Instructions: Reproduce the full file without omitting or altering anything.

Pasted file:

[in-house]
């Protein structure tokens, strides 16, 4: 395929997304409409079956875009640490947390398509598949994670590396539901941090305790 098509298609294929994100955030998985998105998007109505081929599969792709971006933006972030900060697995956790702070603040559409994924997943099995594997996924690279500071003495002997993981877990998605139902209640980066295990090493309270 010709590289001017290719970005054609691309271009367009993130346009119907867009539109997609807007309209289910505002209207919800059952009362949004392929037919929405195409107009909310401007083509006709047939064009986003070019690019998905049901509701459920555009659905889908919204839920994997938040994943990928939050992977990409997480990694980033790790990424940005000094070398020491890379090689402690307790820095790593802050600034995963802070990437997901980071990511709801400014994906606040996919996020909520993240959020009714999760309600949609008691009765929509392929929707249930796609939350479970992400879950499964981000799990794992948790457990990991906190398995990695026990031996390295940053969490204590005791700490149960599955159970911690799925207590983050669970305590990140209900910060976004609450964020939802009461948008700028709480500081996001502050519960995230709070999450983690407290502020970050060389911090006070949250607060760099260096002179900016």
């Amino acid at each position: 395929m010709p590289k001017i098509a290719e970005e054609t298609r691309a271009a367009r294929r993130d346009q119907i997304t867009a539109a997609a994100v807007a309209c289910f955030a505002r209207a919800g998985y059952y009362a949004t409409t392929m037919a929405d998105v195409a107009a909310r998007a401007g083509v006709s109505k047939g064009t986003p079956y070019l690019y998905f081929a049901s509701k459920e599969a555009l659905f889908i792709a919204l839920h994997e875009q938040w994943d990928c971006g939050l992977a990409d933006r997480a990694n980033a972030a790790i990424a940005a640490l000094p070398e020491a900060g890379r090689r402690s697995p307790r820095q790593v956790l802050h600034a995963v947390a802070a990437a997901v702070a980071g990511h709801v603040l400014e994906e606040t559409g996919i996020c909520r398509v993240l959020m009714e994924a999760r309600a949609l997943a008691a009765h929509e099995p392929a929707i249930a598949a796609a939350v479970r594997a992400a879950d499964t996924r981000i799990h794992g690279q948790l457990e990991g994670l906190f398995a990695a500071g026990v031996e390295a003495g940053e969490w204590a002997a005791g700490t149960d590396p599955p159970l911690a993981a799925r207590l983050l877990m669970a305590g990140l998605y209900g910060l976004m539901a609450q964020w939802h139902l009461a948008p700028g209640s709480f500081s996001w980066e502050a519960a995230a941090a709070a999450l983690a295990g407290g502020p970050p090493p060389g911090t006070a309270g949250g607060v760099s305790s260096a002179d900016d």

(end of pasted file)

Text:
[in-house]
């Protein structure tokens, strides 16, 4: 395929997304409409079956875009640490947390398509598949994670590396539901941090305790 098509298609294929994100955030998985998105998007109505081929599969792709971006933006972030900060697995956790702070603040559409994924997943099995594997996924690279500071003495002997993981877990998605139902209640980066295990090493309270 010709590289001017290719970005054609691309271009367009993130346009119907867009539109997609807007309209289910505002209207919800059952009362949004392929037919929405195409107009909310401007083509006709047939064009986003070019690019998905049901509701459920555009659905889908919204839920994997938040994943990928939050992977990409997480990694980033790790990424940005000094070398020491890379090689402690307790820095790593802050600034995963802070990437997901980071990511709801400014994906606040996919996020909520993240959020009714999760309600949609008691009765929509392929929707249930796609939350479970992400879950499964981000799990794992948790457990990991906190398995990695026990031996390295940053969490204590005791700490149960599955159970911690799925207590983050669970305590990140209900910060976004609450964020939802009461948008700028709480500081996001502050519960995230709070999450983690407290502020970050060389911090006070949250607060760099260096002179900016």
């Amino acid at each position: 395929m010709p590289k001017i098509a290719e970005e054609t298609r691309a271009a367009r294929r993130d346009q119907i997304t867009a539109a997609a994100v807007a309209c289910f955030a505002r209207a919800g998985y059952y009362a949004t409409t392929m037919a929405d998105v195409a107009a909310r998007a401007g083509v006709s109505k047939g064009t986003p079956y070019l690019y998905f081929a049901s509701k459920e599969a555009l659905f889908i792709a919204l839920h994997e875009q938040w994943d990928c971006g939050l992977a990409d933006r997480a990694n980033a972030a790790i990424a940005a640490l000094p070398e020491a900060g890379r090689r402690s697995p307790r820095q790593v956790l802050h600034a995963v947390a802070a990437a997901v702070a980071g990511h709801v603040l400014e994906e606040t559409g996919i996020c909520r398509v993240l959020m009714e994924a999760r309600a949609l997943a008691a009765h929509e099995p392929a929707i249930a598949a796609a939350v479970r594997a992400a879950d499964t996924r981000i799990h794992g690279q948790l457990e990991g994670l906190f398995a990695a500071g026990v031996e390295a003495g940053e969490w204590a002997a005791g700490t149960d590396p599955p159970l911690a993981a799925r207590l983050l877990m669970a305590g990140l998605y209900g910060l976004m539901a609450q964020w939802h139902l009461a948008p700028g209640s709480f500081s996001w980066e502050a519960a995230a941090a709070a999450l983690a295990g407290g502020p970050p090493p060389g911090t006070a309270g949250g607060v760099s305790s260096a002179d900016d």